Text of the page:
Setting funds aside for retirement isn't a directive aimed solely at older workers. Quite the contrary: Younger workers are also advised to contribute steadily to their IRAs or 401(k)s to give their money the maximum time to grow.
Unfortunately, younger adults have a knack for making excuses as to why they're not saving. Some blame their student loan payments, and the fact that they monopolize too much of their income. Others blame stagnant wages coupled with rising living costs. But these days, a growing number of young adults are neglecting their nest eggs for a different reason: They're convinced the planet is doomed.
IMAGE SOURCE: GETTY IMAGES.
Is climate change to blame for absent savings?
An estimated two-thirds of millennials have no money set aside for retirement. But for some, that lack of savings is intentional. Those who fear the planet is in trouble may be more prone to neglect their savings due to serious doubts about their ability to physically thrive in the future.
Not convinced? Consider this: An estimated 72% of millennials say that their emotional well-being is impacted by the scary direction climate change is taking, according to a 2018 report from the American Psychological Association. Meanwhile, only 57% of adults over 45 suffer from similar anxiety.
Of course, there's no telling what climate change will ultimately have in store for millennials, or our planet, over the course of the next century. But one thing is for sure: If younger workers don't start saving, they won't have much to look forward to in retirement, regardless of how well the planet is faring at that point.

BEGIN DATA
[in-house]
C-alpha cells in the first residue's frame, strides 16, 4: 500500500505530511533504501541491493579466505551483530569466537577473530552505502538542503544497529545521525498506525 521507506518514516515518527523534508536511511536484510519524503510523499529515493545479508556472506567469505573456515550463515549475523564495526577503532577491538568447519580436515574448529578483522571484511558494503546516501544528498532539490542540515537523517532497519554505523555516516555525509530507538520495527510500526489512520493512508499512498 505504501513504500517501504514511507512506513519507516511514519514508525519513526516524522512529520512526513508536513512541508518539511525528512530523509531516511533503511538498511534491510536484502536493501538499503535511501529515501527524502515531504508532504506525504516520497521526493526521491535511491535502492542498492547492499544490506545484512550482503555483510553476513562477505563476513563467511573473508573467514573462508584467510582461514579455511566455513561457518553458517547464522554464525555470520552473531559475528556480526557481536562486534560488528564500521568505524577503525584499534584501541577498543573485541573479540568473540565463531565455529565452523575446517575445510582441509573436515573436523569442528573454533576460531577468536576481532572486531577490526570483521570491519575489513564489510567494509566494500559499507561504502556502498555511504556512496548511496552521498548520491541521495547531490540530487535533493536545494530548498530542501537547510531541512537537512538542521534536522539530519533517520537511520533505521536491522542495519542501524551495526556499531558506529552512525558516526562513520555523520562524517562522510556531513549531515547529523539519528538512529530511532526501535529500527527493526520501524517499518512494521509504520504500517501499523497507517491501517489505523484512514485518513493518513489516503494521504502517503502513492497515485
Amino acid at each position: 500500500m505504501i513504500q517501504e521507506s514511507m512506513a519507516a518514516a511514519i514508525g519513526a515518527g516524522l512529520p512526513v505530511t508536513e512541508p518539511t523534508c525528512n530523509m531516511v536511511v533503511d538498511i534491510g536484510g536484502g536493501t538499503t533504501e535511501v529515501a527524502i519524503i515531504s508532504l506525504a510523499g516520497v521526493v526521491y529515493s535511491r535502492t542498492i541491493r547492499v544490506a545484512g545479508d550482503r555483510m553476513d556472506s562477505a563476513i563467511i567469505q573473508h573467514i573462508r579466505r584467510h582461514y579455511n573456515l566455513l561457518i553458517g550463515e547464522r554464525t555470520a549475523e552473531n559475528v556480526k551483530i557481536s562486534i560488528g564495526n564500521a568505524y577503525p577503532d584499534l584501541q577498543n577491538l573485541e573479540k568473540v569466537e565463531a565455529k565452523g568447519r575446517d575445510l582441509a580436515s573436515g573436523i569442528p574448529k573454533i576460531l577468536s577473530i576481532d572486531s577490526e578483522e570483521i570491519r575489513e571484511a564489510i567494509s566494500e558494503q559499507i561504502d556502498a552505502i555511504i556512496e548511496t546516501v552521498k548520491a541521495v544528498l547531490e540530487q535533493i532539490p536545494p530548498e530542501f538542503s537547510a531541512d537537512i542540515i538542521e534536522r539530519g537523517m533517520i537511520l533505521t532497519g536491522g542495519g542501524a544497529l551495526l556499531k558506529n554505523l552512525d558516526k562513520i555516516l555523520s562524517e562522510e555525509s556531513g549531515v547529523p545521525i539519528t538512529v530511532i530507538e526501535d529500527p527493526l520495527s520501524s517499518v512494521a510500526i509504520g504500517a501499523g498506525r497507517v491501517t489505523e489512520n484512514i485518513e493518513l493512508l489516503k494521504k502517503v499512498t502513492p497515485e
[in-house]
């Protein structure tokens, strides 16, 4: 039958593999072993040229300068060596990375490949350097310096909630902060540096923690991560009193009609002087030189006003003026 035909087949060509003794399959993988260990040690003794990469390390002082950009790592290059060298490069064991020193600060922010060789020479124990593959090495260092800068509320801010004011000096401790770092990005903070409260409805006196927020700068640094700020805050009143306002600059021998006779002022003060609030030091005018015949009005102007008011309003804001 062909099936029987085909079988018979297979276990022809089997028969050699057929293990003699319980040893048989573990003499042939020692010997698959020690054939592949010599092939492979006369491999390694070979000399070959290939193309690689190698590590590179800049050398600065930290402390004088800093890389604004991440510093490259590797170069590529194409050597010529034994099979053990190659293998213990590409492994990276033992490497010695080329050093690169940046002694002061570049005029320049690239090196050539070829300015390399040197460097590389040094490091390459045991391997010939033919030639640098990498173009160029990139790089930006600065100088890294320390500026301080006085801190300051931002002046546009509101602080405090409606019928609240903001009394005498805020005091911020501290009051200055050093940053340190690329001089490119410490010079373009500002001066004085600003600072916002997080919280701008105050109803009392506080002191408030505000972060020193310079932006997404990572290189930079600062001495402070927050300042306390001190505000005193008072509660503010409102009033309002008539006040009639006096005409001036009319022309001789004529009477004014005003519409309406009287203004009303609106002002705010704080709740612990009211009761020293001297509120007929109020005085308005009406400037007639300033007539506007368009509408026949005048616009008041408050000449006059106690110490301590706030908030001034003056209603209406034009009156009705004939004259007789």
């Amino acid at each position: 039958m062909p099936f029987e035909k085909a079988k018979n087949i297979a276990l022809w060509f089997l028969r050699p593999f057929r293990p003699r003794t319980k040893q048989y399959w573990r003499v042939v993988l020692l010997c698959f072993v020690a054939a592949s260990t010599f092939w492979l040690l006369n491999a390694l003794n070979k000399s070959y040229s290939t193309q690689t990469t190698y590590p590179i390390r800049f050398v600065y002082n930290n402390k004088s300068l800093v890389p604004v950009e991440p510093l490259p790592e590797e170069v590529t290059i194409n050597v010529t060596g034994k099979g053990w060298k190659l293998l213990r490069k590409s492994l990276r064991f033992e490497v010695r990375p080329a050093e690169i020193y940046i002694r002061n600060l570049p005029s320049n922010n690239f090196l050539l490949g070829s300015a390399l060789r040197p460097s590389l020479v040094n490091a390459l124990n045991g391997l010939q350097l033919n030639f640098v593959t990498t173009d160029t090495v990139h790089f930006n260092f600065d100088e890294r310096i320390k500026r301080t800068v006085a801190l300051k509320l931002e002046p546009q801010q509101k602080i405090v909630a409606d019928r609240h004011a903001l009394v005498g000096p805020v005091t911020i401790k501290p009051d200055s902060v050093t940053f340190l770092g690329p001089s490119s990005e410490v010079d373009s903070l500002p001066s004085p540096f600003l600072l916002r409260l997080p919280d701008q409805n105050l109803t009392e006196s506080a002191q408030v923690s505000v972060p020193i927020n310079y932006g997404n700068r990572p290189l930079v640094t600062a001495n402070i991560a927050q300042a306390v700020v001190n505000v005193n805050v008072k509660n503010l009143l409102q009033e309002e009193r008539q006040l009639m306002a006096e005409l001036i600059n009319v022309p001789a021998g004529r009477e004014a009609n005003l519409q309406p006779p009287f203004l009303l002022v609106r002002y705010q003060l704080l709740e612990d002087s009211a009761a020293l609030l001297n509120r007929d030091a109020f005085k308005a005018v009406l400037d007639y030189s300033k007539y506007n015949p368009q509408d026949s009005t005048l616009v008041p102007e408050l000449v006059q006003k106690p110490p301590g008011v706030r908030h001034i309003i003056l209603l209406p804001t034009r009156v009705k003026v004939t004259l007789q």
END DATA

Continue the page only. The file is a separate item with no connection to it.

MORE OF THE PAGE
Let's not give up on the future
Though climate change is a scary notion, retiring without savings to pay the bills is an equally frightening prospect, especially since Social Security can't sustain seniors by itself. Fortunately, if there's one thing millennials have going for them, it's time, which means that those starting out with absolutely nothing in the way of savings still have ample opportunity to catch up.
Check out the following table. It illustrates how a series of modest retirement plan contributions can really add up over time when invested efficiently:
Monthly Retirement Plan Contribution
Total Accumulated Over 40 Years at a 7% Average Annual Return
TABLE AND CALCULATIONS BY AUTHOR.
Now, the 7% average yearly return used above is a reasonable assumption for savers with a stock-heavy portfolio, since it's a couple of percentage points below the market's average. Anyone with a 40-year savings window should feel reasonably comfortable loading up on stocks and using them to generate wealth.
Of course, it's hard to push oneself to save when thoughts of the future are overwhelmingly bleak. But rather than give up hope, millennials should instead aim to strike a reasonable balance between enjoying life today and securing a solid income stream for their golden years. If lawmakers crack down, changes ensue, and our planet thrives despite all dire predictions stating otherwise, today's younger workers are going to have a major money problem on their hands when they make it to old age and realize they still have several decades to go.
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